Chris Brown Australian Tour Probably Canceled

Source: Getty Images
Source: Getty Images

The government of Australia has a message to hip-hop artist Chris Brown: Stay out.

The BBC reports the country's immigration bureau recently sent Brown a "notice of intention to consider refusal." The document informed him that, based upon his 2009 felony assault conviction for attacking then-girlfriend and fellow music star Rihanna, he may be denied entry at the border.

Earlier this week, Michaelia Cash, minister for employment and minister for women, requested Brown be denied entry on character grounds, telling the BBC, "People need to understand, if you are going to commit domestic violence and you want to travel around the world, there are going to be countries that say to you, 'You cannot come in because you are not of the character that we expect in Australia.'"

After the 2009 assault, leaked photos of Rihanna's injuries showed the singer with a swollen face, cut lip and multiple contusions.

TMZ writes that Brown has three concerts planned in the country that would be canceled by a denial of entry, but still has the chance to petition the government for reconsideration. In February 2015, the Australian government issued a similar warning to boxer Floyd Mayweather, who has repeatedly gone to court over allegations of domestic violence.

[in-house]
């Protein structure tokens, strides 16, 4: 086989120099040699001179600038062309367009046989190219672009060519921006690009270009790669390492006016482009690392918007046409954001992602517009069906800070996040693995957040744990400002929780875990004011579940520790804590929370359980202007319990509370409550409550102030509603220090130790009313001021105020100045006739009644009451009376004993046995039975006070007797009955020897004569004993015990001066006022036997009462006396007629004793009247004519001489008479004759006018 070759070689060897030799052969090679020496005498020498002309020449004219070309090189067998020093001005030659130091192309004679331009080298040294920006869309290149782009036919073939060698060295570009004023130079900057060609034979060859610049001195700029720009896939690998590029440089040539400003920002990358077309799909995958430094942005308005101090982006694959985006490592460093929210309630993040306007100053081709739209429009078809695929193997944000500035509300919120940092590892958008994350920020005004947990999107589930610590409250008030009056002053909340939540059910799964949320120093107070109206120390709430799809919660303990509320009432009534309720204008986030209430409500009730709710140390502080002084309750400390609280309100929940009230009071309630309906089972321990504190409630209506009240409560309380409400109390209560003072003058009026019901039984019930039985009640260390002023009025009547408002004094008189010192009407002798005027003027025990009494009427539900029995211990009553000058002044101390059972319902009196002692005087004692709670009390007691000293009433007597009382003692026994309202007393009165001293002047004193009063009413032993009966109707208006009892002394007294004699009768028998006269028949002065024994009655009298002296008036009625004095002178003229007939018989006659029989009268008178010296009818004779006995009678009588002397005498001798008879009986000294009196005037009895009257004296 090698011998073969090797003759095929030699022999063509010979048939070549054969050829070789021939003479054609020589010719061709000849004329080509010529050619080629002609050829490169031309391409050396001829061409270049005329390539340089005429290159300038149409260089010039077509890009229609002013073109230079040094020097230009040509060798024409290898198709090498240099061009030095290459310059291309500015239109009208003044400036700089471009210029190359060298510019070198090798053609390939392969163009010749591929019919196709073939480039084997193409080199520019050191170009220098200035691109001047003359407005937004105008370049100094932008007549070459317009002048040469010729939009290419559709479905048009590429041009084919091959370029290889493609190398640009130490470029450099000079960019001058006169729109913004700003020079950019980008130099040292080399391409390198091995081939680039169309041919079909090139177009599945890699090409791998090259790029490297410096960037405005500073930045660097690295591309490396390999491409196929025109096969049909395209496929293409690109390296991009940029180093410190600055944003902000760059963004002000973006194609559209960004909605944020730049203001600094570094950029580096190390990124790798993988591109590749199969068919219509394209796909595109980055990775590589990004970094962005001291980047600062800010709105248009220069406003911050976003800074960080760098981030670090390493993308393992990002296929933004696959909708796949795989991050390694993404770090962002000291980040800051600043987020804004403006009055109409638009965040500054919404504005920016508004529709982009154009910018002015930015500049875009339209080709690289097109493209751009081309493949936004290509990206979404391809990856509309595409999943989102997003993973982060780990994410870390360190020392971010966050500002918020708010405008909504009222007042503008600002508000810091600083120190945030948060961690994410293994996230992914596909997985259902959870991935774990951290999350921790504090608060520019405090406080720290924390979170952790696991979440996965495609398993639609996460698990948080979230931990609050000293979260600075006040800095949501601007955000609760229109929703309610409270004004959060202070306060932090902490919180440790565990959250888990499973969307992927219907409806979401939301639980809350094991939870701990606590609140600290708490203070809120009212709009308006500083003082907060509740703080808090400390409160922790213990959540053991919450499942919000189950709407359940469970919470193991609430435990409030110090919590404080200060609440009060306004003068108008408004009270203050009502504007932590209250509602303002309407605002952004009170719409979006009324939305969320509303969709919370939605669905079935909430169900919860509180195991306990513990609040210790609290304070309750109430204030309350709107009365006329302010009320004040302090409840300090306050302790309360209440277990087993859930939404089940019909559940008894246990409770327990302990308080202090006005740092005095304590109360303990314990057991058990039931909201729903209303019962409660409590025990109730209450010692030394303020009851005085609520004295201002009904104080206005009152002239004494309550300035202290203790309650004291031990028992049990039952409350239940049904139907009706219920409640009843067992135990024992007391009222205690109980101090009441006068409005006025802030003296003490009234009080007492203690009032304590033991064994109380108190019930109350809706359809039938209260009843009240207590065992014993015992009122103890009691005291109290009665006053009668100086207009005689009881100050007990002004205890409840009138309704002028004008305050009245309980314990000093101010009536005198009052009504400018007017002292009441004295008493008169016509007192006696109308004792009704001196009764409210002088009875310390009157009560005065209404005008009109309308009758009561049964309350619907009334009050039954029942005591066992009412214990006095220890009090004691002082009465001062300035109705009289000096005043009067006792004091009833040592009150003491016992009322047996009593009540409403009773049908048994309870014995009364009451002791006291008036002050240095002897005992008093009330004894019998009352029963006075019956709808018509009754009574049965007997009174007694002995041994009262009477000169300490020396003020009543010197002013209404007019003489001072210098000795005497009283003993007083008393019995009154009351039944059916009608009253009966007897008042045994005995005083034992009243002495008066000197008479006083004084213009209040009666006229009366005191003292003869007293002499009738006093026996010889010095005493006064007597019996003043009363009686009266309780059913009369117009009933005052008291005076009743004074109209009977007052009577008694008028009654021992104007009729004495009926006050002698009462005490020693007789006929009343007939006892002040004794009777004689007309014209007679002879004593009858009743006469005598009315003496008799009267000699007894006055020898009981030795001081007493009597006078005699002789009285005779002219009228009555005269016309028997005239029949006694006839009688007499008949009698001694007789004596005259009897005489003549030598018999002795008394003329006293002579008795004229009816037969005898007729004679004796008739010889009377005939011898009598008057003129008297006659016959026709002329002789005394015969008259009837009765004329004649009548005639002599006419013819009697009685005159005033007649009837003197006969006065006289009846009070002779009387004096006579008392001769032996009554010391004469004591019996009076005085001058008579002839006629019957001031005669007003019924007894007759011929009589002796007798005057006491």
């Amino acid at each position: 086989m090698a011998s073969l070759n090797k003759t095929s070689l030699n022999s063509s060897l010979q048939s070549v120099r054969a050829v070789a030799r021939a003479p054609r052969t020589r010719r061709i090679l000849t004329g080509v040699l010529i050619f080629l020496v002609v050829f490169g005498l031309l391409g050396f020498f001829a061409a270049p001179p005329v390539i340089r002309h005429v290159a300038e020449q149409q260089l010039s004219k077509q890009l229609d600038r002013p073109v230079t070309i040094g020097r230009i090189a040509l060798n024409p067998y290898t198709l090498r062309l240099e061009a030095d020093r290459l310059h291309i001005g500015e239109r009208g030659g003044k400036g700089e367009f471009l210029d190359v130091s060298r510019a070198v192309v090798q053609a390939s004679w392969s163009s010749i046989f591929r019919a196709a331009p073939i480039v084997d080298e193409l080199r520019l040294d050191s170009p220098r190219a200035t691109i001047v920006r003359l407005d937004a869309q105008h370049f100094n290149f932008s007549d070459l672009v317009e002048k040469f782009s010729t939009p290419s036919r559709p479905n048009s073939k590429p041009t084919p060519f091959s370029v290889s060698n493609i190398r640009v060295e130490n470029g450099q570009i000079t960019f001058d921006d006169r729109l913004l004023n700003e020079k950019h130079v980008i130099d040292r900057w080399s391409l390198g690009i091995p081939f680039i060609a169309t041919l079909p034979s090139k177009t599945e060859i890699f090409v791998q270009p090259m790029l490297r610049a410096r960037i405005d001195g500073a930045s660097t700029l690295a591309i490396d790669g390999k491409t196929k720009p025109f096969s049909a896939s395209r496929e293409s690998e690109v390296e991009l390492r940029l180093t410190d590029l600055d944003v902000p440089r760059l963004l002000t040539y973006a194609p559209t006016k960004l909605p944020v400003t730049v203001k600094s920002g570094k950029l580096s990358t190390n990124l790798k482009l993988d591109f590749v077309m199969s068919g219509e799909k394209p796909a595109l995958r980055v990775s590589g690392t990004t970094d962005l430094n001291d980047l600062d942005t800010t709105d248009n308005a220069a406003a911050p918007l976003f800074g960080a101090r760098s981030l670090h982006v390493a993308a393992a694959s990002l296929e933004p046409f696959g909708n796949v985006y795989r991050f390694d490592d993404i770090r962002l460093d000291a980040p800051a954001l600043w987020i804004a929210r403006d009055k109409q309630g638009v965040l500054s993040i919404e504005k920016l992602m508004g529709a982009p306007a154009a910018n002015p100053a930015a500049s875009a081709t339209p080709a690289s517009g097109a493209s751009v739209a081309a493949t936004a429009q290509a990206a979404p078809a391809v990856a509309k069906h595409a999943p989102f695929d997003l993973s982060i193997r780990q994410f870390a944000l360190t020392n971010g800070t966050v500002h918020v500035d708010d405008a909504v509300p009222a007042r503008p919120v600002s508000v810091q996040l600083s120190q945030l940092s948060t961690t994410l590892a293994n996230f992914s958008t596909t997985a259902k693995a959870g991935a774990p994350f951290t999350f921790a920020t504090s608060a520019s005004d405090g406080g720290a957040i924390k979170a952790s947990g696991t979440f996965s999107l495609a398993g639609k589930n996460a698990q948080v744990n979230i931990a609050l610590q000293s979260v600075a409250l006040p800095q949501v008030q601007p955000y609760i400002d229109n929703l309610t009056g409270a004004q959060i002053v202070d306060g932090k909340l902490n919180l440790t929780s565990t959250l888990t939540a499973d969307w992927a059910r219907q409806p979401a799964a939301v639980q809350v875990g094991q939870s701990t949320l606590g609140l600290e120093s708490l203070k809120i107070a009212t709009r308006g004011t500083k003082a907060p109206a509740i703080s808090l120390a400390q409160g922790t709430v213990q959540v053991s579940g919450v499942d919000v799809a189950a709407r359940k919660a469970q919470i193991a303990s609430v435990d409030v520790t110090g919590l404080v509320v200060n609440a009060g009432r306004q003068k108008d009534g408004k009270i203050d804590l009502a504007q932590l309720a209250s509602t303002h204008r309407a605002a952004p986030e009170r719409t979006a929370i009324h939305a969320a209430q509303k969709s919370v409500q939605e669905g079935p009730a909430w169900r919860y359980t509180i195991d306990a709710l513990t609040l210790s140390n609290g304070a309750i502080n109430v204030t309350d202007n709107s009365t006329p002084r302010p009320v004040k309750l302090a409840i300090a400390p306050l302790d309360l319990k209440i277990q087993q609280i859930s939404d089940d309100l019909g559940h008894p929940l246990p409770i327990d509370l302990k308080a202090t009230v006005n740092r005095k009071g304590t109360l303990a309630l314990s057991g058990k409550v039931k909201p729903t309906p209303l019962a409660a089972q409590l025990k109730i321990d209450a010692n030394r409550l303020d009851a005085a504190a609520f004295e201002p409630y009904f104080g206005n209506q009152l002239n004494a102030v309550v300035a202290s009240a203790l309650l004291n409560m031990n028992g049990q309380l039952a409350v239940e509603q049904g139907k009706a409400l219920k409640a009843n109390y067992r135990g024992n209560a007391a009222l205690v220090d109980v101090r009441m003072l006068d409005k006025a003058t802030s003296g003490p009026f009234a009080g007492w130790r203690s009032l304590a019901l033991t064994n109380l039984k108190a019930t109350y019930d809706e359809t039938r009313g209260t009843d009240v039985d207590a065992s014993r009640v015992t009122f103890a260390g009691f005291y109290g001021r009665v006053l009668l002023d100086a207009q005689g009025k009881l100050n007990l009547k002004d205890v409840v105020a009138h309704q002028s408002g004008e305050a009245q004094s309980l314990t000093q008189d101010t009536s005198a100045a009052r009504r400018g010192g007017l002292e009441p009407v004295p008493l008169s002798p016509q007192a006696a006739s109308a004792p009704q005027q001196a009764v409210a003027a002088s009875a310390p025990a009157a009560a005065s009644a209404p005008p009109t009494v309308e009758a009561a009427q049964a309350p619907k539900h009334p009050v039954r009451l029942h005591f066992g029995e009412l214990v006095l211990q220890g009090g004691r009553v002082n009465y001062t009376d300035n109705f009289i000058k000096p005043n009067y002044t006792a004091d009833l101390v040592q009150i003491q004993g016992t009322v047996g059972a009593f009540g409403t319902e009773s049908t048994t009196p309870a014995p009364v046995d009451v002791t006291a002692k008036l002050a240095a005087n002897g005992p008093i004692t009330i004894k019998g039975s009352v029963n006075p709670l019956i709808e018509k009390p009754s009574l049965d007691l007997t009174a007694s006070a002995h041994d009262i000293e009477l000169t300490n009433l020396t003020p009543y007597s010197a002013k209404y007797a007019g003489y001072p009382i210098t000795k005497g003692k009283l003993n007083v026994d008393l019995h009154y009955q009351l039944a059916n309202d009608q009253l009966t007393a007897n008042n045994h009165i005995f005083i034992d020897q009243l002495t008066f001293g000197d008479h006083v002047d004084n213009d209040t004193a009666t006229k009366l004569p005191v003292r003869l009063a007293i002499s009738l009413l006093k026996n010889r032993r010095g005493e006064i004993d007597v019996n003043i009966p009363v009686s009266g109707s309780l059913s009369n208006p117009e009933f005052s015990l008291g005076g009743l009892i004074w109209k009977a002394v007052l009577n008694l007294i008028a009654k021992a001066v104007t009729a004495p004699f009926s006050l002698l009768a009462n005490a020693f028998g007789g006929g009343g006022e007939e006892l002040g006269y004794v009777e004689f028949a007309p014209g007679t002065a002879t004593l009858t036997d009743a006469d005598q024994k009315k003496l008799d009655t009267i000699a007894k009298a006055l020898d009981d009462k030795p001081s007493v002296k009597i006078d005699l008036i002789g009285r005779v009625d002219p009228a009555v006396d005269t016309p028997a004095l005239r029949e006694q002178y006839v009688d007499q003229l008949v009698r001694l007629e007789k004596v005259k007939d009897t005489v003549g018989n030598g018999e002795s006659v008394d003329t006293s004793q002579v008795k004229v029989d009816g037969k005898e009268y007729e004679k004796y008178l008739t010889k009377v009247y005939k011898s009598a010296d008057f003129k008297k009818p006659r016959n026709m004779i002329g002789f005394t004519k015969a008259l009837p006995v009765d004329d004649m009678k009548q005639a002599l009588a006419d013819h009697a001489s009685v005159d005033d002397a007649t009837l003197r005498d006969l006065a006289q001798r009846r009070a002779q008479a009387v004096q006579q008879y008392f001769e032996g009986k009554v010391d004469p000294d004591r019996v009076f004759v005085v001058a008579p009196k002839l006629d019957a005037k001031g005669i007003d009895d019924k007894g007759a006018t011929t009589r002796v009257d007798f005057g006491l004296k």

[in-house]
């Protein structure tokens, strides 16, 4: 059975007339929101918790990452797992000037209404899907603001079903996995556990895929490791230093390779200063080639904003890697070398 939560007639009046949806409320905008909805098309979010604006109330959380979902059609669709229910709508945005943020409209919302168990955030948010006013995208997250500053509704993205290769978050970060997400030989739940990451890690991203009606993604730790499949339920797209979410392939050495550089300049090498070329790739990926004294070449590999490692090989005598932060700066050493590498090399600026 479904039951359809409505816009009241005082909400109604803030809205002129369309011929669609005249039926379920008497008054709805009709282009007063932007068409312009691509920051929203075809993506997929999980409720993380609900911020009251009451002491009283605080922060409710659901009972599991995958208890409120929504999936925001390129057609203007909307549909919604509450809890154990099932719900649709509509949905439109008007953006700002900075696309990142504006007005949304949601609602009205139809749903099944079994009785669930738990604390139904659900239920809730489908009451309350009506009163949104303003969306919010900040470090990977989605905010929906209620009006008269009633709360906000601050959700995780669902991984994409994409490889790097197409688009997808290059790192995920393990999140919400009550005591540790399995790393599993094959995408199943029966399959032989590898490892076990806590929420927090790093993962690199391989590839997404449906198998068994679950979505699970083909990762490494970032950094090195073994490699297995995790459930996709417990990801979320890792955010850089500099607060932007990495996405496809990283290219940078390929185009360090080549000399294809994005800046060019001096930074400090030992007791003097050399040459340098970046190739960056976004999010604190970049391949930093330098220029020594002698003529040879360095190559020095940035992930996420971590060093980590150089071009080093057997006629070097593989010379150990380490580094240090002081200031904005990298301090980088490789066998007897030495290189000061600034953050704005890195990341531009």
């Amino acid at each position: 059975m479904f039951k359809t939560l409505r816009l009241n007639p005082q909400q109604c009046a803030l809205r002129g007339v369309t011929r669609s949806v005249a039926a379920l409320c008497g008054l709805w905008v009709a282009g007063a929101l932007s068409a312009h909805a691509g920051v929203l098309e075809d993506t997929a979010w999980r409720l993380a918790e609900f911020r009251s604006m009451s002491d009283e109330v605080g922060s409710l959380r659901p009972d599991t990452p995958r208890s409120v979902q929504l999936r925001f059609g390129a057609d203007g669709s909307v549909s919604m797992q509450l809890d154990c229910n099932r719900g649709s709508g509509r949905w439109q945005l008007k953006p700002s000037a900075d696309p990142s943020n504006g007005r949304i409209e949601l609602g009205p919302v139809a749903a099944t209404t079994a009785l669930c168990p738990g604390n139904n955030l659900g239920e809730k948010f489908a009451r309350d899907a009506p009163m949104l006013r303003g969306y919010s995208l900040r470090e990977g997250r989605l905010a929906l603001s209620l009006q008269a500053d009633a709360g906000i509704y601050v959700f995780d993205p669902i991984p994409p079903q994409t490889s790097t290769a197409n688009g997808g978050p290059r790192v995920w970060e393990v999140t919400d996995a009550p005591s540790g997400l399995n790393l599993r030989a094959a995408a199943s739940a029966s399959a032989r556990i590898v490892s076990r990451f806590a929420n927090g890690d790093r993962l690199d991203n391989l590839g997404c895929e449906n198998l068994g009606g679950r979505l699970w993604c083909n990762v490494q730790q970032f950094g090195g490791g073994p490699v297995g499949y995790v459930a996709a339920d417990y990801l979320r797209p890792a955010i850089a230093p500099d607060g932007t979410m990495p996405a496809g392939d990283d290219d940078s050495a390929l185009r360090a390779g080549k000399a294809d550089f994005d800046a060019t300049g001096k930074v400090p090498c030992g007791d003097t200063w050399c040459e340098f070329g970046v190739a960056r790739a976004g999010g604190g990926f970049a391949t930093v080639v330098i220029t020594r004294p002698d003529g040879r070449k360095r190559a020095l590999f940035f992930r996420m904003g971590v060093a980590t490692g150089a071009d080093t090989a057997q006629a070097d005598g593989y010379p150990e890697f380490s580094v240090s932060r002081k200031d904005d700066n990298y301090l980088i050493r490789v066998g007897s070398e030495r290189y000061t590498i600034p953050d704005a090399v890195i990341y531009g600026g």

Rihanna and Brown engaged in an on-and-off relationship before and after the attack but have not been formally linked since at least 2013.

Brown was sentenced to five years' probation (now expired) and 1,400 hours of community service following the assault. According to CNN, Brown has previously been denied entry to the U.K. and Canada, and will face additional legal hurdles when attempting to enter New Zealand for a December 2015 concert.

While online commenters seemed to herald the move, the Guardian's Jeff Sparrow wrote the immigration department's actions were a "distraction" and "[obscure] the real locus of violence: the nuclear family. It's much easier for politicians to denounce musicians than to acknowledge that most women are hurt or killed within their family, a fundamental social institution." Sparrow also suggested the Australian government has moved to deny black artists entry on character grounds while tolerating identical behavior by white artists.

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Tom McKay

Tom is a staff writer at Mic, covering national politics, media, policing and the war on drugs. He is based in New York and can be reached at tmckay@mic.com.

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